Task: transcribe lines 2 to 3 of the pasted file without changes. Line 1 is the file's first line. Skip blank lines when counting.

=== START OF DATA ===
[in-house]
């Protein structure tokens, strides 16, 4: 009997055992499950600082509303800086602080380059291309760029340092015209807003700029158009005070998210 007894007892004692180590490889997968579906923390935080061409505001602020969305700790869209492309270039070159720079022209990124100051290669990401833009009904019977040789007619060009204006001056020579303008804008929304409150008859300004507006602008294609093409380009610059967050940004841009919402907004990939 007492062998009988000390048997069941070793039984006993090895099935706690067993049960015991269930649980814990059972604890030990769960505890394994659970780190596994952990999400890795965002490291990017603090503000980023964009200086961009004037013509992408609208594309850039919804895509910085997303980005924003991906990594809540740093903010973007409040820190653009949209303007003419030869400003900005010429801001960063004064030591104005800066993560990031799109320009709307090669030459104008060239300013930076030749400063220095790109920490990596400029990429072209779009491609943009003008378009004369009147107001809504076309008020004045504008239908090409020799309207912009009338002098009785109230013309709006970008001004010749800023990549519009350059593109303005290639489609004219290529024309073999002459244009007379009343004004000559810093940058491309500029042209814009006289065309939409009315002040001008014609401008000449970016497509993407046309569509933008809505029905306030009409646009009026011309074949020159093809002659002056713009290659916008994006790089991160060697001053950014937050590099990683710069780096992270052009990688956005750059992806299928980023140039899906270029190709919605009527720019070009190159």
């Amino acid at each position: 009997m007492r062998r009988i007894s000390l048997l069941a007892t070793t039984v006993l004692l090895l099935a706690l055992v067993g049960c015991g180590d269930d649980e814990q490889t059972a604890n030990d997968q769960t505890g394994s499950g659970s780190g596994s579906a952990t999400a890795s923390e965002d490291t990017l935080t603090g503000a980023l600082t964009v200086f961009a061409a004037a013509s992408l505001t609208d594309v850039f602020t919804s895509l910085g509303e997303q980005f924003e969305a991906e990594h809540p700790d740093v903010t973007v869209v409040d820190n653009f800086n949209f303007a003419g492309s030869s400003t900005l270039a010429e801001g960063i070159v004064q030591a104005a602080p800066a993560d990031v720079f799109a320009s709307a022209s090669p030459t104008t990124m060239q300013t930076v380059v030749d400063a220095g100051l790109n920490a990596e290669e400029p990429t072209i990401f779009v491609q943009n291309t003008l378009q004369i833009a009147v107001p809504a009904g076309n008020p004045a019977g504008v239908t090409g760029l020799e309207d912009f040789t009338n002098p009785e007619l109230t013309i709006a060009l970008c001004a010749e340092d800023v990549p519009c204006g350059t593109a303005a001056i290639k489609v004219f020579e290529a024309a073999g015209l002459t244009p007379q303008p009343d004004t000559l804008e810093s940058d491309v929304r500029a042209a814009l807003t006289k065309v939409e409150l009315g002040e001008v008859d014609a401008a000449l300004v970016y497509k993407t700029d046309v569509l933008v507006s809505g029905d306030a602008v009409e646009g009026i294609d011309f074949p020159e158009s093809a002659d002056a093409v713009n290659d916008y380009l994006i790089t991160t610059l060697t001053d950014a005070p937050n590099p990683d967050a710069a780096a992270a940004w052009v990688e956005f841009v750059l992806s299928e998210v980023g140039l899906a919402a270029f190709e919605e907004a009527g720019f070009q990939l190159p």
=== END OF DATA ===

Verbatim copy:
């Protein structure tokens, strides 16, 4: 009997055992499950600082509303800086602080380059291309760029340092015209807003700029158009005070998210 007894007892004692180590490889997968579906923390935080061409505001602020969305700790869209492309270039070159720079022209990124100051290669990401833009009904019977040789007619060009204006001056020579303008804008929304409150008859300004507006602008294609093409380009610059967050940004841009919402907004990939 007492062998009988000390048997069941070793039984006993090895099935706690067993049960015991269930649980814990059972604890030990769960505890394994659970780190596994952990999400890795965002490291990017603090503000980023964009200086961009004037013509992408609208594309850039919804895509910085997303980005924003991906990594809540740093903010973007409040820190653009949209303007003419030869400003900005010429801001960063004064030591104005800066993560990031799109320009709307090669030459104008060239300013930076030749400063220095790109920490990596400029990429072209779009491609943009003008378009004369009147107001809504076309008020004045504008239908090409020799309207912009009338002098009785109230013309709006970008001004010749800023990549519009350059593109303005290639489609004219290529024309073999002459244009007379009343004004000559810093940058491309500029042209814009006289065309939409009315002040001008014609401008000449970016497509993407046309569509933008809505029905306030009409646009009026011309074949020159093809002659002056713009290659916008994006790089991160060697001053950014937050590099990683710069780096992270052009990688956005750059992806299928980023140039899906270029190709919605009527720019070009190159």
């Amino acid at each position: 009997m007492r062998r009988i007894s000390l048997l069941a007892t070793t039984v006993l004692l090895l099935a706690l055992v067993g049960c015991g180590d269930d649980e814990q490889t059972a604890n030990d997968q769960t505890g394994s499950g659970s780190g596994s579906a952990t999400a890795s923390e965002d490291t990017l935080t603090g503000a980023l600082t964009v200086f961009a061409a004037a013509s992408l505001t609208d594309v850039f602020t919804s895509l910085g509303e997303q980005f924003e969305a991906e990594h809540p700790d740093v903010t973007v869209v409040d820190n653009f800086n949209f303007a003419g492309s030869s400003t900005l270039a010429e801001g960063i070159v004064q030591a104005a602080p800066a993560d990031v720079f799109a320009s709307a022209s090669p030459t104008t990124m060239q300013t930076v380059v030749d400063a220095g100051l790109n920490a990596e290669e400029p990429t072209i990401f779009v491609q943009n291309t003008l378009q004369i833009a009147v107001p809504a009904g076309n008020p004045a019977g504008v239908t090409g760029l020799e309207d912009f040789t009338n002098p009785e007619l109230t013309i709006a060009l970008c001004a010749e340092d800023v990549p519009c204006g350059t593109a303005a001056i290639k489609v004219f020579e290529a024309a073999g015209l002459t244009p007379q303008p009343d004004t000559l804008e810093s940058d491309v929304r500029a042209a814009l807003t006289k065309v939409e409150l009315g002040e001008v008859d014609a401008a000449l300004v970016y497509k993407t700029d046309v569509l933008v507006s809505g029905d306030a602008v009409e646009g009026i294609d011309f074949p020159e158009s093809a002659d002056a093409v713009n290659d916008y380009l994006i790089t991160t610059l060697t001053d950014a005070p937050n590099p990683d967050a710069a780096a992270a940004w052009v990688e956005f841009v750059l992806s299928e998210v980023g140039l899906a919402a270029f190709e919605e907004a009527g720019f070009q990939l190159p």